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advantages/disadvantages of crossbow?
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I'm new to the crossbow thing. I would like opinions on the advantages and disadvantages of the crossbow vs. regular bow (compound or recurve). The crossbow is faster but from what ive read doesnt really reach much farther than a regular bow.
 
Posts: 53 | Registered: 18 December 2012Reply With Quote
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Picture of cooperjd
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crossbows are obviously a hot topic in the archery community. below are my opinions, and they are worth exactly what you paid for them Smiler

1. i have no problem with crossbow hunters during archery season, it helps more people get into hunting, and thats what we need.

what i'm afraid of with the newer crossbow hunters that have never bowhunted, is a bit of overconfidence in shooting since its so easy to get proficient with a crossbow, if you have prior rifle shooting experience.

i would list that as a disadvantage. just because you can hit a target at 70 or 80 yards with a crossbow, it might not be such a good idea to fling an arrow (or bolt) at a whitetail at that range. deer (as well as some other critters) are bad at jumping the string, and they can really get out of the way at longer distances.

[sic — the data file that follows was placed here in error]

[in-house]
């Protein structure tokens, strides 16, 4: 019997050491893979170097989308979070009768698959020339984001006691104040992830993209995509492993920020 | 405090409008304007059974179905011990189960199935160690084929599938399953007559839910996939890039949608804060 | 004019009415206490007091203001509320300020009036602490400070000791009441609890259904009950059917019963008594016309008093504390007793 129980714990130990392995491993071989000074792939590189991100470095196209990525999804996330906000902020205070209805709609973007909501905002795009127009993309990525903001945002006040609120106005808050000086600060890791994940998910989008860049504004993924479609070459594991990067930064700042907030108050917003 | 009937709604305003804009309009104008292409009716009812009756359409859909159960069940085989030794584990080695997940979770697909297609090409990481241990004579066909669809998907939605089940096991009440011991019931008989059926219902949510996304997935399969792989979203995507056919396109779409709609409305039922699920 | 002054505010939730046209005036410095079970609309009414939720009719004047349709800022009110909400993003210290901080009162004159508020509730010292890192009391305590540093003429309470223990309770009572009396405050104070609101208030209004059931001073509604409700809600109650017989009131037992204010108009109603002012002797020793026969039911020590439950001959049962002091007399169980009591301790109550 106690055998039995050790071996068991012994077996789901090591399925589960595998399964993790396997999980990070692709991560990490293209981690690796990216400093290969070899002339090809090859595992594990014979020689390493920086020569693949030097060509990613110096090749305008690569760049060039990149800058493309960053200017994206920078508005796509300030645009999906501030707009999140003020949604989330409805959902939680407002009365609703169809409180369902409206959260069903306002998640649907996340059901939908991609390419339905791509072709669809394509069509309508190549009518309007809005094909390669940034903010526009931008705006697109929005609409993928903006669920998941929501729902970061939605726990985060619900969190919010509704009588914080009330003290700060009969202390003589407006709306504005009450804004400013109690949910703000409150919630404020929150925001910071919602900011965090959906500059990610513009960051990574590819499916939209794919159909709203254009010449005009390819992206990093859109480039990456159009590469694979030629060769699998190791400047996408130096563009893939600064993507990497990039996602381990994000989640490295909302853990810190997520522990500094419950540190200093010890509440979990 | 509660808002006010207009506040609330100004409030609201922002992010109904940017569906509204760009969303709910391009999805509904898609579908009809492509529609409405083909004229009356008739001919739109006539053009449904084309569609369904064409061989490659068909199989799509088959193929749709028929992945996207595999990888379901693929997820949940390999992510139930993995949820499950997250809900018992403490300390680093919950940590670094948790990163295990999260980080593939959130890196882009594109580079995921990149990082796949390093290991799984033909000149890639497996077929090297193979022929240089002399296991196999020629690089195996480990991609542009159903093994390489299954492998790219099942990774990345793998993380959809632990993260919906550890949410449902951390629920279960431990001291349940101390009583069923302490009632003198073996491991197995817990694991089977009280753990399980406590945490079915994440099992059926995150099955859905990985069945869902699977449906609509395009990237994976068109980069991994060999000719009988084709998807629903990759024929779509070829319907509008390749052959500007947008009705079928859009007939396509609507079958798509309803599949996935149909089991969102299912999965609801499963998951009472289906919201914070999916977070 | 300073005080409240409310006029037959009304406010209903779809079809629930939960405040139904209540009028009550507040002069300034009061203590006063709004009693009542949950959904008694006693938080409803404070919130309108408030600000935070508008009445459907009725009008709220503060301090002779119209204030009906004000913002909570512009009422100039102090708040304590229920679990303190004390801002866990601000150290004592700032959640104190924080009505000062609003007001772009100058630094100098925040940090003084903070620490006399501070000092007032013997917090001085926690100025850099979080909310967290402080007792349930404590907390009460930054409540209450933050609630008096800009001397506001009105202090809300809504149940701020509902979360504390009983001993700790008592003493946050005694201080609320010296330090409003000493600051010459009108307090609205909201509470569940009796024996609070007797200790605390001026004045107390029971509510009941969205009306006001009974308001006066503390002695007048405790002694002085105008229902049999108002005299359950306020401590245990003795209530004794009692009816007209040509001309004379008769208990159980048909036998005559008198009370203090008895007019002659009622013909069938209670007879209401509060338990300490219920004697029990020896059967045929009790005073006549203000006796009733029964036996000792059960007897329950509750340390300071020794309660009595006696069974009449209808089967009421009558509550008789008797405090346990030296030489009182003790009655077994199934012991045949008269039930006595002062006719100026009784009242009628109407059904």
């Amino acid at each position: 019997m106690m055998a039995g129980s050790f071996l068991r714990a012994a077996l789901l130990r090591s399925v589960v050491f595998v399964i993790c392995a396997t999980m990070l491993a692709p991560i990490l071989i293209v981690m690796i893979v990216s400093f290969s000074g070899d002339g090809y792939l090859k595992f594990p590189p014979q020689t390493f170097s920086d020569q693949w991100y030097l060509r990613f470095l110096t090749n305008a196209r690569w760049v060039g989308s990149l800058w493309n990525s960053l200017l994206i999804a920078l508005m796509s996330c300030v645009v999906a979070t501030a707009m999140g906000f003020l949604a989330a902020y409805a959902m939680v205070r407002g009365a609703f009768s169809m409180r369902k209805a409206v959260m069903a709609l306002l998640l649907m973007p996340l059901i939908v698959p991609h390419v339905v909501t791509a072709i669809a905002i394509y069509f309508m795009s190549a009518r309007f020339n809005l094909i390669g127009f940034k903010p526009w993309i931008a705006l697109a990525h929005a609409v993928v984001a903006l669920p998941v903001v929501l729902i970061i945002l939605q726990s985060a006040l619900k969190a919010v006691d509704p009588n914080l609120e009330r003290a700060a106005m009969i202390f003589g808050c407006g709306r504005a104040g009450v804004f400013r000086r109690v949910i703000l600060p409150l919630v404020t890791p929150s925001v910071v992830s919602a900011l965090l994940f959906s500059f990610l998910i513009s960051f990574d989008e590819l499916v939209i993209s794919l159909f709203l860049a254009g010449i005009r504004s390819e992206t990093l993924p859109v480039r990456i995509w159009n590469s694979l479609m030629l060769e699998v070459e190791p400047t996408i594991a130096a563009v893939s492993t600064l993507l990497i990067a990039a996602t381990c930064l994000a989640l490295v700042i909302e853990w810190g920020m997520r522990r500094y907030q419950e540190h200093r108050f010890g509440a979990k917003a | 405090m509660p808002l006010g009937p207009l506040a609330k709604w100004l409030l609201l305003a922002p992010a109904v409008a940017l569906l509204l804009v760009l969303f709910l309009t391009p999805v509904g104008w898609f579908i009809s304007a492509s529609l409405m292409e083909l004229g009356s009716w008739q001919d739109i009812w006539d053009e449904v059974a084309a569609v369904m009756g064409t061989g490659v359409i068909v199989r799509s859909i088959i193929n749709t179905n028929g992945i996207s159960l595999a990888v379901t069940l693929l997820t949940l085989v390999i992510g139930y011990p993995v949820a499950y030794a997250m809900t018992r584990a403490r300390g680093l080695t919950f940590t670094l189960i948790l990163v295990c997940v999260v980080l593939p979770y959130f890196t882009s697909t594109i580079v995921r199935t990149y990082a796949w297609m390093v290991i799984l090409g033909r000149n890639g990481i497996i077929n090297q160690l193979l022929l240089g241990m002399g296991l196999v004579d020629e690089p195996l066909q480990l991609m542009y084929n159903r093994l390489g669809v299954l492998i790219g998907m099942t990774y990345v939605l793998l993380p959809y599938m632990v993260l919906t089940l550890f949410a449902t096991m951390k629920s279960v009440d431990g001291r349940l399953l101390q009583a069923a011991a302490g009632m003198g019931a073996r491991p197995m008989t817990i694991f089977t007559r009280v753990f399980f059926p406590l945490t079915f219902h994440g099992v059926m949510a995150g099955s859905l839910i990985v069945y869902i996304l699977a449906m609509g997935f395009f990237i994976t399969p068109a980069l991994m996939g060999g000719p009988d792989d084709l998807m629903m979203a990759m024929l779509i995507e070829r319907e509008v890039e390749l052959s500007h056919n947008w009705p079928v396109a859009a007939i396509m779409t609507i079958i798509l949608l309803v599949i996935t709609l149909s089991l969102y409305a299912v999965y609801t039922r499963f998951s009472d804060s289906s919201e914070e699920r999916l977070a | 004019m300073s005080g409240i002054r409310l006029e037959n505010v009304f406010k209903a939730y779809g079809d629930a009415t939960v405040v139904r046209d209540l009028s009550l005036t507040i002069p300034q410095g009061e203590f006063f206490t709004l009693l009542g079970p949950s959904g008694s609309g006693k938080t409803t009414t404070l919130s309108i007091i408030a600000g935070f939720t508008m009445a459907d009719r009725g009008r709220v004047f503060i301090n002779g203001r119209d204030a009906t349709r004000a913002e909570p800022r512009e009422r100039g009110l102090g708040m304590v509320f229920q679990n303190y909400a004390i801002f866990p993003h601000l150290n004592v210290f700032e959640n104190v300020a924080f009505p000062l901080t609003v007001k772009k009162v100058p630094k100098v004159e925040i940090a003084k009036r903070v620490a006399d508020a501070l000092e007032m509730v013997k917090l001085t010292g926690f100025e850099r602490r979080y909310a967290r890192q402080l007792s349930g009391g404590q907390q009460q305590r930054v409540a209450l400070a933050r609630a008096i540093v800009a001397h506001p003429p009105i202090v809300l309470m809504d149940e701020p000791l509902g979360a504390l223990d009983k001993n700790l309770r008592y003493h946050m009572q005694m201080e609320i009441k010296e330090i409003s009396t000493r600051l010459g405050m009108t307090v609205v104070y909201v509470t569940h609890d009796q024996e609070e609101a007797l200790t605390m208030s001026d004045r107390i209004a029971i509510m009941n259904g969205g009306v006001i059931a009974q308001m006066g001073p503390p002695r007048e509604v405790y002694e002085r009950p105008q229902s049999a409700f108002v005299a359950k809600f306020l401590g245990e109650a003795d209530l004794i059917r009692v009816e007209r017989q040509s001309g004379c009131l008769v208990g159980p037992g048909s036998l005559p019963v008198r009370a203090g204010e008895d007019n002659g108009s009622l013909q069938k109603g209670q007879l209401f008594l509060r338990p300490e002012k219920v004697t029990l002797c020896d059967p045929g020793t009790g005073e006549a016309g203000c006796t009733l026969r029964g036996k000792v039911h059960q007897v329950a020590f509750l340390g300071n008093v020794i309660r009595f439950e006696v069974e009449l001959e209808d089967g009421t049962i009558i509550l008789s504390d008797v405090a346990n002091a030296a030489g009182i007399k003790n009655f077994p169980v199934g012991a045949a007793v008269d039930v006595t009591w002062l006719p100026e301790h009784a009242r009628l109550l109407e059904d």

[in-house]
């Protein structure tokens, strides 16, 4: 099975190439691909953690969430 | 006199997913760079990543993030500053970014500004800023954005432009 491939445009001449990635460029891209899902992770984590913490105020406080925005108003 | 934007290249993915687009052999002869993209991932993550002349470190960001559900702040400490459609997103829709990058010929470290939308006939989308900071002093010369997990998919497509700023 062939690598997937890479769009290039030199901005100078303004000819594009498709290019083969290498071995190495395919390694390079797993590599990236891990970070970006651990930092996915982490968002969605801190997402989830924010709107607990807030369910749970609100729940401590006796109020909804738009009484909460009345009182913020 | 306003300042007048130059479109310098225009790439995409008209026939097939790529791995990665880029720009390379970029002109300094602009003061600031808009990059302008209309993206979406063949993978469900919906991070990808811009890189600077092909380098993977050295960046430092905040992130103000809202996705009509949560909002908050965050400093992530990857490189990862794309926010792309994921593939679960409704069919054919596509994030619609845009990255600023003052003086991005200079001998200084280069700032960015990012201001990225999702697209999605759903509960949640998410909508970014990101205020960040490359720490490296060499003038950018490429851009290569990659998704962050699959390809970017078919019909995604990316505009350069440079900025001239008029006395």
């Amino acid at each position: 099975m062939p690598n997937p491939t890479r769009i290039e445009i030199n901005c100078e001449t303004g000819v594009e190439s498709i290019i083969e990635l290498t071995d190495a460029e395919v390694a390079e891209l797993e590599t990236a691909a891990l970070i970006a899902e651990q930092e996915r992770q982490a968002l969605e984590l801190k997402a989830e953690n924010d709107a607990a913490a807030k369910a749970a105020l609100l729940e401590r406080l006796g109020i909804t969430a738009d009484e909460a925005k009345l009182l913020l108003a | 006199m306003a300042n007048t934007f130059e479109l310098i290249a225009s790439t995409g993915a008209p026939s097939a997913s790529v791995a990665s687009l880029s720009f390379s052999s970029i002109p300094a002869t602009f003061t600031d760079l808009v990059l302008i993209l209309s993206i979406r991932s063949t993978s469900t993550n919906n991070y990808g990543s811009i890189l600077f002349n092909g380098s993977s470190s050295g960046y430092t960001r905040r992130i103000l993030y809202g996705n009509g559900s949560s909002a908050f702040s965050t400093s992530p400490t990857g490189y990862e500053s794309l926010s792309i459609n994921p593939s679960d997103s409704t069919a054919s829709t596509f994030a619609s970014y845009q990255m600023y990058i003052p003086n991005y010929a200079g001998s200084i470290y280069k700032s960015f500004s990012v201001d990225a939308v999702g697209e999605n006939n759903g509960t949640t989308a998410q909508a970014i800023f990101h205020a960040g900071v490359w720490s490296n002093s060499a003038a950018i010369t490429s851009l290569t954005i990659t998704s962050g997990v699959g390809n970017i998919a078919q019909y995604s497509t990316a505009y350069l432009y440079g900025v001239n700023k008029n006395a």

crossobws:
--easy to get proficient and shoot accurately
--fast and flat shooting
--not a lot of movement in a treestand, so less spooked game
--when using a rest (always, imo) can be very accurate and probably will make better shots on game in a higher % than a vertical bow

but some cons:
--louder than a vertical bow, so can spook game a little easier at the shot
--they are heavy, usually requiring a rest
--depending on the treestand or blind, they can be too bulky to move effectively and you may lose some shooting lanes
--some bowhunters will turn their nose up at you Wink
--may not practice as much due to the 'ease' of shooting, which can lead to a little more panic when buck fever sets in and no muscle memory
--hard to de-cock, and often must shoot them to make them safe again after hunting
--some archery ranges do not allow them
--some targets will not work as they are too fast / tear up targets faster than vertical bows

thats what i can come up with off the top of my head. my local club is very divided on the crossbow issue. i shoot my vertical bow a lot (compound bow, peep, sights, etc...) and will gladly challenge any crossbow shooter shooting freehanded out to 80 yards. a xbow shooter off a rest will beat me, freehanded, i believe i have the upper hand, as the xbows are just too heavy.